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irshad sheikh
irshad sheikh

Posted on • Originally published at initgrep.com on

Spring Bean Scopes and Lookup method injection

Spring Bean Scope defines the lifecycle and the visibility of the instances created from the bean definitions.

This article is focused on β€” how to inject a bean with a shorter-lived scope such as a prototype into another bean with a longer-lived scope such as a singleton. we will briefly discuss relevant bean scopes.

Below are various scopes provided by the Spring framework :

  • singleton β€” Only one instance of the bean is created per ApplicationContext. It lives and dies with ApplicationContext β€” thus, It provides the longest life span. This is the default scope and every Spring-managed bean has it unless another scope is provided.
  • prototype β€” New bean instance is created every time a request for the specific bean is made. Thus it has a shorter lifecycle.

The below scopes are relevant only for web-aware Spring ApplicationContext

  • request β€” A new instance of the bean is created for every HTTP request from a single bean definition.
  • session β€” A new instance of the bean is created for an HTTP session.

Spring also provides globalSession , application and websocket scopes as well.

we can use @Scope annotation to provide the scope to the bean.

@Scope("prototype")
public class Command {
...
}

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For XML configuration, we have to add a scope attribute to the bean definition.

<bean id="appCommand" class="com.initgrep.demos.Command" scope="prototype"/>

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Now that we have a little background of how Spring Bean Scopes work. Let’s analyze the below code snippets 😎:

@Component
@Scope("singleton") //default
public class CommandProcessor {

    @Autowired
    private Command command;

    public void processCommand() {
        command.run();
    }
}

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CommandProcessor.java

@Component
@Scope("prototype")
public class Command {
    public void run(){
        System.out.println("Command Run for hashCode - "+this.hashCode());
    }
}

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Command.java

@Component
public class ProcessorApplication{

    @Autowired
    CommandProcessor processor;

    @Override
    public void run() {
        processor.processCommand();
        processor.processCommand();
        processor.processCommand();
        processor.processCommand();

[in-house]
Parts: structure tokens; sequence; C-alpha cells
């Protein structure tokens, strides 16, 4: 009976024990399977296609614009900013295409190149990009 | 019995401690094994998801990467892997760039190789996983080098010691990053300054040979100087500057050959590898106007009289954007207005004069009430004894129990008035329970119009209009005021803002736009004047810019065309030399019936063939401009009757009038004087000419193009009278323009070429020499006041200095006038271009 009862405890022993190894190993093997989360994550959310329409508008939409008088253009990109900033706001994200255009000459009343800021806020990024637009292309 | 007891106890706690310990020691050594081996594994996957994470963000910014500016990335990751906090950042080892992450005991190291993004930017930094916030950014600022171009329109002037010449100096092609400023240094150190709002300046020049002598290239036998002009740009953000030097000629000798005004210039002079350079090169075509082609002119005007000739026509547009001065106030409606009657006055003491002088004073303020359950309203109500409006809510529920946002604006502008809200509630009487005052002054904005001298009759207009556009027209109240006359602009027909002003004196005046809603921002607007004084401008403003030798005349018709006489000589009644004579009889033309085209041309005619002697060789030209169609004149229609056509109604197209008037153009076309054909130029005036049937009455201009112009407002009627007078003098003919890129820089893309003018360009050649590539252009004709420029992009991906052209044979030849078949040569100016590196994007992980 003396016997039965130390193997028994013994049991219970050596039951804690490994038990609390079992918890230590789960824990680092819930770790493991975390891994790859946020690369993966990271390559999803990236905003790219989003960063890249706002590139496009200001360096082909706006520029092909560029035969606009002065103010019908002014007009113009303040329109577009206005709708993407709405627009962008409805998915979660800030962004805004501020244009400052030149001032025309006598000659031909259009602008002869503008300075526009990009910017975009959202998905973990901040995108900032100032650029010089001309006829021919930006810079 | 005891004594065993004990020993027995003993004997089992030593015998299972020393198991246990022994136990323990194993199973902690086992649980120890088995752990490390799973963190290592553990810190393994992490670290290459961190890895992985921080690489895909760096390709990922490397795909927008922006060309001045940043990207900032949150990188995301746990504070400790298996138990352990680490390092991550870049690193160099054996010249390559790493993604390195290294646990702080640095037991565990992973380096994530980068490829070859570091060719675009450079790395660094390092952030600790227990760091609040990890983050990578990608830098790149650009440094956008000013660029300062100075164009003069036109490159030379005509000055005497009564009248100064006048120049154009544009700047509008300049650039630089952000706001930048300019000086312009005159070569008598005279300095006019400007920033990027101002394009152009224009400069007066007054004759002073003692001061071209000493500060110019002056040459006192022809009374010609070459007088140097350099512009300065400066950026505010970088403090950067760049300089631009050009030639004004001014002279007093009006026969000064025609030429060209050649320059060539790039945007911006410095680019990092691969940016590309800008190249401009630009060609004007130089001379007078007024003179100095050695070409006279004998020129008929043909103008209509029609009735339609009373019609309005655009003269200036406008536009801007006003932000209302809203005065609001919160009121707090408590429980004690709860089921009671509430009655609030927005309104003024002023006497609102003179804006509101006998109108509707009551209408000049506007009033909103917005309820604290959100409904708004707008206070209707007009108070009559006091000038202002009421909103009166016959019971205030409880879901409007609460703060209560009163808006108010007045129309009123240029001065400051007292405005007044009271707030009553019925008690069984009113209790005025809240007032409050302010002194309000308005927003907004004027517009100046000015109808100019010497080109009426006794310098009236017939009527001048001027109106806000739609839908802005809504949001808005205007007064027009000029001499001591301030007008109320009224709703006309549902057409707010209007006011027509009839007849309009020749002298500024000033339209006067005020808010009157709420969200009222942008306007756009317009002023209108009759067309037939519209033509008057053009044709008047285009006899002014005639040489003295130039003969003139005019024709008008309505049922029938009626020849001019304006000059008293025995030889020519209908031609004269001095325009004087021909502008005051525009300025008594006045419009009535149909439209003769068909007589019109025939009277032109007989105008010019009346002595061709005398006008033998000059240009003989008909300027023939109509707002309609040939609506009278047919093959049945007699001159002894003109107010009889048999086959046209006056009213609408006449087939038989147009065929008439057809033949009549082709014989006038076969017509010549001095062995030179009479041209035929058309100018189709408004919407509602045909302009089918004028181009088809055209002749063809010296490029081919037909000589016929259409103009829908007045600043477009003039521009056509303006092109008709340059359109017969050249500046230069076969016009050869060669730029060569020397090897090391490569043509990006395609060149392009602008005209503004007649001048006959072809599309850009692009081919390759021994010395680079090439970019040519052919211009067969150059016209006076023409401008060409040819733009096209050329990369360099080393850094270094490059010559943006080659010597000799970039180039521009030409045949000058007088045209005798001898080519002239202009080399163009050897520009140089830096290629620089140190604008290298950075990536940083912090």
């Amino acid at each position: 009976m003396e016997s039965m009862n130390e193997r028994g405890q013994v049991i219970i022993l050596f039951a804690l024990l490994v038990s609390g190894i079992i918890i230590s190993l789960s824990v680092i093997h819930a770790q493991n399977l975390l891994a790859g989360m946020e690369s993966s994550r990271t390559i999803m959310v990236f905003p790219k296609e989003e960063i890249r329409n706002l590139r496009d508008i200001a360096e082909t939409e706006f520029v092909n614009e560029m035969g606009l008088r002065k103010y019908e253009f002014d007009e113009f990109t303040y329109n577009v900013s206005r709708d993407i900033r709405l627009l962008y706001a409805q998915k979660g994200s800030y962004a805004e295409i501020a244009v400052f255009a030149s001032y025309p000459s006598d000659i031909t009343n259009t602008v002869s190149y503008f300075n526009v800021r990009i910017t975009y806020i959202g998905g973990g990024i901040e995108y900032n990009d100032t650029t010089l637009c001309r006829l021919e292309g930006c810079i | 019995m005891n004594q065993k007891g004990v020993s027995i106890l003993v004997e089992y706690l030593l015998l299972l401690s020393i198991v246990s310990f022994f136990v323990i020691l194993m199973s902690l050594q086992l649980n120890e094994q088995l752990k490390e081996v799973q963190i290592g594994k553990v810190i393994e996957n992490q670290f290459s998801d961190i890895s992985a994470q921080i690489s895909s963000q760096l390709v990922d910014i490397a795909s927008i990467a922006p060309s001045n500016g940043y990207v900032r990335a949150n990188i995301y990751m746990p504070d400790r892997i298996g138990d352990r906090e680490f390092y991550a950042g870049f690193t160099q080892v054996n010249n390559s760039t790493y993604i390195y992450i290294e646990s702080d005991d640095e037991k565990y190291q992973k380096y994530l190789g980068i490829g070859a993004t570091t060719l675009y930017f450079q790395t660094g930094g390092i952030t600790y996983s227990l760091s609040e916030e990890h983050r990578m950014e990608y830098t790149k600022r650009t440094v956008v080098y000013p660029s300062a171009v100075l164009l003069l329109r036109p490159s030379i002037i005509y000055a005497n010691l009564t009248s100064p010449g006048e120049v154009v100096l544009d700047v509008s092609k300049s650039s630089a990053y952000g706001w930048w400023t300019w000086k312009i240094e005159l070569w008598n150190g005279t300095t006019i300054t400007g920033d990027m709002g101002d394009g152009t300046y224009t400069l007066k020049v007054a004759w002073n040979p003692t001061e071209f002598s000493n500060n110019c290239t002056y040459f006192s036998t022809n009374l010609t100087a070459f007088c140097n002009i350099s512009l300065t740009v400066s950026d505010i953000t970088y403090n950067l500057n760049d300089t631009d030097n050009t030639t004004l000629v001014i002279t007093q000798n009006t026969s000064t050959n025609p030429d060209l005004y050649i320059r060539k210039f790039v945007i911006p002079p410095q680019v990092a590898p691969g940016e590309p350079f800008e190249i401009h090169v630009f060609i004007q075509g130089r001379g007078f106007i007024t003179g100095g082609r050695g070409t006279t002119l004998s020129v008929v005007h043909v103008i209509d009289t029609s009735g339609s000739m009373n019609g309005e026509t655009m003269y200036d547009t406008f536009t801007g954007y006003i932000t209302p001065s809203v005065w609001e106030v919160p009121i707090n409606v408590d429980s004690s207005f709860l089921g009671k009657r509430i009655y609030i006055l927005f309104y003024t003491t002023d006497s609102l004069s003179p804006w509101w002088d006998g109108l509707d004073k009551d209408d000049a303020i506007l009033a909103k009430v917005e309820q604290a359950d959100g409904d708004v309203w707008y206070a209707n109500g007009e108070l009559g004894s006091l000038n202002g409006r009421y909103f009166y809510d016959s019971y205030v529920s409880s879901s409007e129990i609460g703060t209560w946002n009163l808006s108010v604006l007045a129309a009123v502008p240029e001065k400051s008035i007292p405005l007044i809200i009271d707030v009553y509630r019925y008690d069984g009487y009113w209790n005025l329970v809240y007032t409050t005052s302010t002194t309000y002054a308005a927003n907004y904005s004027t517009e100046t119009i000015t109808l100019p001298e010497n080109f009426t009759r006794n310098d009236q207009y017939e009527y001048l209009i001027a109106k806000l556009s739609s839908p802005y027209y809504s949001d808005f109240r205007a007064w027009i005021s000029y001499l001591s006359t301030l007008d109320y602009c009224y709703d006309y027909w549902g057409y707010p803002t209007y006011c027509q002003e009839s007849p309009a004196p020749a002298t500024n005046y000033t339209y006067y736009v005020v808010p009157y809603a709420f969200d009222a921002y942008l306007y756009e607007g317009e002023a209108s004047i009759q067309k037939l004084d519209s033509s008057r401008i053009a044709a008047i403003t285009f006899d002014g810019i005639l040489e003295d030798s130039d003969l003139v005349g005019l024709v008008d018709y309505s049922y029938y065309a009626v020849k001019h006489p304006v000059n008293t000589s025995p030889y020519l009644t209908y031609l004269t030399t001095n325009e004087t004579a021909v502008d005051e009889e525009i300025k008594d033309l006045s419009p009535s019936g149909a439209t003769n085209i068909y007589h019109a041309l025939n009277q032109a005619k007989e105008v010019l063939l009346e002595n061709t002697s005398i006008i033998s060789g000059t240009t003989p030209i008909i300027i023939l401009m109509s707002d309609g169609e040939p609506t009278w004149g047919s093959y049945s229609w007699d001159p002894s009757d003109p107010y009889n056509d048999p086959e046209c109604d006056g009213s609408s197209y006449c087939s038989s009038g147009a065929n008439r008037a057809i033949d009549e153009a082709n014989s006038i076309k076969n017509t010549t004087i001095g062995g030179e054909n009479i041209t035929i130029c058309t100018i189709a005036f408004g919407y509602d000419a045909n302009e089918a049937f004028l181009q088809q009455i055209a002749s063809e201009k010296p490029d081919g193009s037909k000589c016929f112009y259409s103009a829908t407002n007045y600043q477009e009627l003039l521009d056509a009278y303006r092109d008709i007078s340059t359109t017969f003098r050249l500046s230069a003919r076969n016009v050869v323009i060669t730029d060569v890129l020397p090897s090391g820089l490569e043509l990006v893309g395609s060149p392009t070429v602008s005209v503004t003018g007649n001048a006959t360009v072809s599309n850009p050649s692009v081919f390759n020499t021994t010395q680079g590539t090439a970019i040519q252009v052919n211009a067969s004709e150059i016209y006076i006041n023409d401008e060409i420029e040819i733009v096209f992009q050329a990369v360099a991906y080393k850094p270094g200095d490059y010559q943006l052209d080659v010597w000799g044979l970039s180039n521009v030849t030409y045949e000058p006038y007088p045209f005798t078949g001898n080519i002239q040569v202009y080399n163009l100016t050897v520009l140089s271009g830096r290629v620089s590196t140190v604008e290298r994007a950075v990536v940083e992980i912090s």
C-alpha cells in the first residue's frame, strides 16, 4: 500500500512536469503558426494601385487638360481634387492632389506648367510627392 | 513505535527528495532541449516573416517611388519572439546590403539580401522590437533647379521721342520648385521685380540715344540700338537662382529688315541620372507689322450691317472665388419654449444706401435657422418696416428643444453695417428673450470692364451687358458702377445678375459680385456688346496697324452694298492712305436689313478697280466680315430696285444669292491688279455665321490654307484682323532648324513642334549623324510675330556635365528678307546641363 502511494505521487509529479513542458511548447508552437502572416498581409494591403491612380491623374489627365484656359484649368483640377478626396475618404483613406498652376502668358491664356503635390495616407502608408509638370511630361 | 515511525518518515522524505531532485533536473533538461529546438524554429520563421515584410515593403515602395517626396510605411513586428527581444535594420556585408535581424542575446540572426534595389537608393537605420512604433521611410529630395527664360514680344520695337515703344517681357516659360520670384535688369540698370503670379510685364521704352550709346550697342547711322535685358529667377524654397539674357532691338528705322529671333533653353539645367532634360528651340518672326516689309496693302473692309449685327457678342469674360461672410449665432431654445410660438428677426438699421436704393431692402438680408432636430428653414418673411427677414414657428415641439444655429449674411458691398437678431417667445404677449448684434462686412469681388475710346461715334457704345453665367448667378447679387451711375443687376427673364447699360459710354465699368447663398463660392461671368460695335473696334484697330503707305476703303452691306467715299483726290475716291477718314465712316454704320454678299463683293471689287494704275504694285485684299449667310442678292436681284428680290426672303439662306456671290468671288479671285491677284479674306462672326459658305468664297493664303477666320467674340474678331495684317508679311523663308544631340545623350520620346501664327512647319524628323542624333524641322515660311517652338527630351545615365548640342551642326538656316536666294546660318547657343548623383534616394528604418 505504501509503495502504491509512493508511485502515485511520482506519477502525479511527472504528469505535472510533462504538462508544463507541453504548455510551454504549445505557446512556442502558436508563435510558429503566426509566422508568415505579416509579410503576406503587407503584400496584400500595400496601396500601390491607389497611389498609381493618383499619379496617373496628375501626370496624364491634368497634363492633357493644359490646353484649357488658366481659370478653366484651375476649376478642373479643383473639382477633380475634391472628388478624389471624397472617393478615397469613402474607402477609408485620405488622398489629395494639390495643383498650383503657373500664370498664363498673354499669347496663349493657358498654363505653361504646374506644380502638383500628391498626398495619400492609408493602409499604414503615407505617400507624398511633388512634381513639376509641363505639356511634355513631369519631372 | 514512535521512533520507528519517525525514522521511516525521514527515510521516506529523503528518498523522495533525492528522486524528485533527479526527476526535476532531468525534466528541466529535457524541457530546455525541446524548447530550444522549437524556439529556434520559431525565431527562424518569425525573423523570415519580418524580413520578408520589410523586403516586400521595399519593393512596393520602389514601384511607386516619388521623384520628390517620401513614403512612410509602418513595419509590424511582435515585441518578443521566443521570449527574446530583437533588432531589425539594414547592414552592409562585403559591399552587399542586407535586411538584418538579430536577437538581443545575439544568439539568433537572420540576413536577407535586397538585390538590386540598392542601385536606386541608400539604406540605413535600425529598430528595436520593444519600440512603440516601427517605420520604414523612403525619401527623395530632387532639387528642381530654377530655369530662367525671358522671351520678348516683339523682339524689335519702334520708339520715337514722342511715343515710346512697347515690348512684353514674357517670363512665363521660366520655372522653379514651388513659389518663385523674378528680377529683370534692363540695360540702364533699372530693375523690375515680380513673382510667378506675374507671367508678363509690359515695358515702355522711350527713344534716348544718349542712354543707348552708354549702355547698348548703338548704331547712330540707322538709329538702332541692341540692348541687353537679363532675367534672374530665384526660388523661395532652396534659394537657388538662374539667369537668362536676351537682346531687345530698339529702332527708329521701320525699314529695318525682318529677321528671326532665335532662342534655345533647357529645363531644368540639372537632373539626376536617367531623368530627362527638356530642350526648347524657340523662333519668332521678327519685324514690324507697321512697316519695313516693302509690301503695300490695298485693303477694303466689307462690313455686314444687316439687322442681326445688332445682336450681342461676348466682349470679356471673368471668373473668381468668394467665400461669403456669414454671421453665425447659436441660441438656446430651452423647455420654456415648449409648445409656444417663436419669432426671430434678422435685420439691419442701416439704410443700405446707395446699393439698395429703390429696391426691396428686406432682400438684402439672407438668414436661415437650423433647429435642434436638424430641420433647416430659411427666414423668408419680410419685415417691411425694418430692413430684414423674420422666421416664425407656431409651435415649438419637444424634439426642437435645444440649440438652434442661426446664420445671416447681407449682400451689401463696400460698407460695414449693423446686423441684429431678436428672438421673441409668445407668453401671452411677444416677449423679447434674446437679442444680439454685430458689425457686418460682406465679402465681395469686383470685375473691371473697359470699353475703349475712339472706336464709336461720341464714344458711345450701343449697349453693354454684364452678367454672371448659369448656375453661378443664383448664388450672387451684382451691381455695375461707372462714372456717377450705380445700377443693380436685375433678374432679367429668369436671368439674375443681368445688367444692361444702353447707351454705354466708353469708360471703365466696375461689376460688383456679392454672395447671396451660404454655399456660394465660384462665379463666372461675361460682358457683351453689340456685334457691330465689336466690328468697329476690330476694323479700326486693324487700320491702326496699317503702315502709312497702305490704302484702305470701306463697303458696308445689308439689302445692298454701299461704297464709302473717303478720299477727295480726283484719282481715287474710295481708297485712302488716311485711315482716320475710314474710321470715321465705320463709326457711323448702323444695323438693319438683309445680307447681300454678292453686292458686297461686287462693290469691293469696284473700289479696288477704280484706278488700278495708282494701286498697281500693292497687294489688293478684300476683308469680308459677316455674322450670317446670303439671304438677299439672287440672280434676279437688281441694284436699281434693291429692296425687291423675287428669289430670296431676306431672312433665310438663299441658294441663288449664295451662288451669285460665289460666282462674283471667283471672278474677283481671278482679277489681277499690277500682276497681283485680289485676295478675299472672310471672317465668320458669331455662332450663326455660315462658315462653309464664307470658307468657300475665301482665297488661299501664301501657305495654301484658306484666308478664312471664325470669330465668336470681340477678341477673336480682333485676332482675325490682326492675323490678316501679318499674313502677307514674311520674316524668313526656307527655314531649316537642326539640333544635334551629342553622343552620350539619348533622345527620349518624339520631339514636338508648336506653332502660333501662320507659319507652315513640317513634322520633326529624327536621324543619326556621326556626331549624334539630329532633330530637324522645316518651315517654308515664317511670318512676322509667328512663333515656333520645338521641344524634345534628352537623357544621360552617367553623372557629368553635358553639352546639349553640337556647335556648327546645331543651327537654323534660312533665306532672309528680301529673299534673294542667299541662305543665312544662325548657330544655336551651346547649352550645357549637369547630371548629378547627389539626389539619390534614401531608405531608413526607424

}

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ProcessorApplication.java

let’s see what we have here β€”

A Singleton Scoped Bean - CommandProcessor and a Prototype Scoped Bean β€” Command. The CommandProcessor bean also has a dependency on Command Bean and invokes the Command.run() method.

We also have a singleton scoped bean β€” ProcessorApplication bean which invokes CommandProcessor.process() method.

In terms of the number of instances, two singleton bean instances for CommandProcessor and ProcessorApplication are created .

Since the Command bean has the prototype scope. I am assuming, we should have multiple instances of it.

If you run the above code, the output will be similar to the below. The hash code of the Command bean instance returned is the same for all invocations of the run() method. That means, only one bean instance of Command is created even though it has the prototype scope.

Command Run for hashCode - 1155862258
Command Run for hashCode - 1155862258
Command Run for hashCode - 1155862258
Command Run for hashCode - 1155862258

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Wait πŸ€”β€” Shouldn’t the prototype scope generate multiple instances since it is being called multiple times? The answer is No.

Despite the fact, the dependency has a Prototype scope, the Singleton bean is created once and all of its dependencies are resolved at that time. Hence, even though Command has a prototype scope, it would still have only one instance of it present in the CommandProcessor bean.

Now the obvious question here is β€” what if I want to inject a prototype bean in a singleton but still want multiple instances to be created, much like prototypal behavior?

Well, Spring framework provides multiple options to help with that. We will go through each one of them in detail below.

This article was orginally posted @ initgrep.com.
You can check the detailed post here

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